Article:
III-at-Ease in Compton
These must be bad days for historians with literary interests. They, alone among social scientists, cannot hope to participate in the situations and events that engage their attention. The most serious writing about social processes today seems to be by persons who took part in them at least as journalists. Academic writing in the social sciences tends, by comparison, to seem more lifeless than ever. The kind of sociology that carries conviction today is really anthropological; to have any impact the sociologist must function as an ethnographer to the group or institution he is studying.
While scholarly writing in the social sciences is still largely abstract, detached, and statistical, the more competent journalists who write about slum life, or our daily operations in Vietnam, and the schoolteachers who discuss what was actually going on in their schools, have begun to make scholarly detachment look, quite literally, sick—like a nervous disorder whose symptoms include compulsive and ritualized avoidance accompanied by a marked decline in perception. Unfortunately, sociology has not developed to the point where methodological rigor can compensate much for the loss of the impressions it excludes. Both its methods and its laws still seem too artificial, compared to those of the physical sciences, to justify an observer’s unwillingness to allow his pattern of observations to be guided by the events themselves rather than by his scheme of collecting data.
Professor Gans’s work on The Levittowners shows in this respect troubling signs of internal conflict. He is, at fortyone, Senior Research Sociologist at the Center for Urban Education—a regional laboratory of the US Office of Education—and Adjunct Professor of Sociology and Education at Teachers College, Columbia. He commands a lucid, casual, unobtrusive prose style. And he chose to study Levittown, New Jersey—the third Levittown to be constructed—as a participant observer from the viewpoint of an ordinary resident.
The Ganses were among the first twenty-five families to move there in 1958. He was thus in a position to supplement his unimpeachable position as a bona-fide charter resident with as much professional procedure as he chose. He chose to use a lot of professional procedure. He told his fellow-residents that he:
was on the faculty of the University of Pennsylvania and…would do a study of the community formation process in Levittown…I did not go into detail about it—I was rarely asked to—and I did not tell people on my block that I was keeping notes on their (and my) activities as homeowners and neighbors. To have done so would have made life unpleasant for them and for me. I disclaimed association with the mail questionnaire or the interviews on behavior change [which he had done by graduate students from the university], fearing (probably unnecessarily) that I might be rejected as a participant-observer. Finally, I did not tell people I had moved to Levittown in order to do the study. Actually, it would not have occurred to them that I was not simply interested in a good low-priced house and the chance to enjoy suburban living.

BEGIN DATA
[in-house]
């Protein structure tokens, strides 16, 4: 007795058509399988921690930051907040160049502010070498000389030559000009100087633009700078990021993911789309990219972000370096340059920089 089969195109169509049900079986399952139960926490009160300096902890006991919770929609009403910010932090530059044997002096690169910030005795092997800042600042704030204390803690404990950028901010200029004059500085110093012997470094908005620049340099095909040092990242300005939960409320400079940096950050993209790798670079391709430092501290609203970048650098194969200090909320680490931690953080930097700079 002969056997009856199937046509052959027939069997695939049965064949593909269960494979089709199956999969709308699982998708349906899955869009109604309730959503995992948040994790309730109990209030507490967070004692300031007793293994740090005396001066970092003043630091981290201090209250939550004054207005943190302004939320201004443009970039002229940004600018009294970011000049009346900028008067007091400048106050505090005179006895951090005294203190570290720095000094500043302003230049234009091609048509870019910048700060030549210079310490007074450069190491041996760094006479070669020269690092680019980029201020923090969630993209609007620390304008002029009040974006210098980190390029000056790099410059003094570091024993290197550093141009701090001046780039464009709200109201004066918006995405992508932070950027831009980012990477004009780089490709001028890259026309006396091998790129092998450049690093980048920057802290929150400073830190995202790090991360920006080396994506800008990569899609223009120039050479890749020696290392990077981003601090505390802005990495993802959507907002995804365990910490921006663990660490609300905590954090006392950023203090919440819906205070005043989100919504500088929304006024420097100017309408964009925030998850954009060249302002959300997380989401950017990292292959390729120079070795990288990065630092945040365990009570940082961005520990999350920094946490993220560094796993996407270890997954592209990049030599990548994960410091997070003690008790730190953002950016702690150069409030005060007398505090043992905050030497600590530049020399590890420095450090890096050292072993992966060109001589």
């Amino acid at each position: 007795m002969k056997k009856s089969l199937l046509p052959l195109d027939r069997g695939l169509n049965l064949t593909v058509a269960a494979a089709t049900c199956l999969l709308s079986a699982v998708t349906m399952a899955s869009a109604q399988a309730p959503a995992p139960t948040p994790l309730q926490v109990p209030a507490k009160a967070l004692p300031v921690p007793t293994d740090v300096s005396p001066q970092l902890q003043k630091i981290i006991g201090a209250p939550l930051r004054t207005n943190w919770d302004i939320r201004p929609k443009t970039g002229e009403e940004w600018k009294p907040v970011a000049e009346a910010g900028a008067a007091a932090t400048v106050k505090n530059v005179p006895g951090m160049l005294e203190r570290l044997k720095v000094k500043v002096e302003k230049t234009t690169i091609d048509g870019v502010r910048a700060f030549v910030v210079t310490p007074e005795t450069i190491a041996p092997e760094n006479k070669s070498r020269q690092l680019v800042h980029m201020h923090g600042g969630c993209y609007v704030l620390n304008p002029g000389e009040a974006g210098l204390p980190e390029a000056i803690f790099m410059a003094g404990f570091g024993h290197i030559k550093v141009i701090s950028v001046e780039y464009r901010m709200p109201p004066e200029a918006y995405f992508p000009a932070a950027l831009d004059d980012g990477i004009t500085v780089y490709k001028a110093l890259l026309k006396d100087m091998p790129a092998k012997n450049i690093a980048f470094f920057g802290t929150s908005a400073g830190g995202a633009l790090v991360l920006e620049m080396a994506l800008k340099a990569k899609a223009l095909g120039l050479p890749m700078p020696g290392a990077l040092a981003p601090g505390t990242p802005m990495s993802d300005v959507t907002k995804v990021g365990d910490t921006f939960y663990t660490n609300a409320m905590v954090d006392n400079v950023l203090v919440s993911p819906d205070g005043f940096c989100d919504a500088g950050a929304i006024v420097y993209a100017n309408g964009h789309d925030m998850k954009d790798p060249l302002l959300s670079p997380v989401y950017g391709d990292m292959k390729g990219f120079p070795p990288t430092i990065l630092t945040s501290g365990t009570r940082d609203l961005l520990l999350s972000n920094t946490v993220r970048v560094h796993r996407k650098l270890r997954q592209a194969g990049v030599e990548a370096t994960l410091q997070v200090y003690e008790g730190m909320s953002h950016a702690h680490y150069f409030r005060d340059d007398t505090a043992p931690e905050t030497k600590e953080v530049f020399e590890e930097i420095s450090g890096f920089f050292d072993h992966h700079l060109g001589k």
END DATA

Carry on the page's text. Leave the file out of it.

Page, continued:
Aside from these deceptions, being a participant-observer was almost always enjoyable and often exciting. I liked most of the people I met, and had no trouble getting information from them. Identifying myself as a researcher did not inhibit them from talking, but then I asked few personal questions… After a while, I became a fixture in the community; people forgot I was there and went on with their business, even at private political gatherings.
Yet, even if Gans is right—as he probably is—in thinking that his presence as a sociologist did not significantly disturb the social system he was observing the question of impact cannot be dismissed so easily. For his consciousness of his role strongly affected his own behavior:
The main problem in being a participant observer is not to get people to give information, but to live with the role day after day. As a researcher, I could not afford to alienate any present or potential sources, or become identified with any single group or clique in the community. Consequently I had to be neutral, not offering opinions on controversial local issues or on national policies if they were too different from prevailing opinions—as they often were…I also had to restrain the normal temptation to avoid people I did not like, for had I given in, my sample would have been biased and my conclusions inaccurate. The participant observer must talk to a fairly representative cross section of the population. I had to be sure not to act like a professor, for fear of losing access to people who feel threatened by academic degrees or by their own lack of education. This was not too difficult, for I am not entirely comfortable in a professional role anyway.
This passage, I believe, illustrates very clearly the difficulties, for the student of society, of being a sociologist. For comfortable or not, Gans is a professor; and only a professor could have written a passage marked by this particular kind of scrupulosity. He is never more professorial than in his assumption that blandness avoids bias and elicits response. Although he could not have moved in until 1960, when Levittown, driven by court decisions, admitted its first Negro family, Stokely Carmichael might have learned a lot more about the place than Gans did, and learned it faster; though he would have been less likely to comment that he liked most of the people he met. In any case it seems clear that Gans’s professional training and, especially, the habits of mind that went with it made him less effective as a participant observer rather than more: more self-conscious, less spontaneous. Despite his relative candor and genuine good will, it introduced an element of mauvaise foi into his being there that must surely have affected his relationships and thus his observations and conclusions. In return, of course, he got more “hard” data to base his conclusions on than journalists do, in the form of observations and questionnaire responses that can be treated statistically. His book is the only one of the three reviewed here that has tables in it.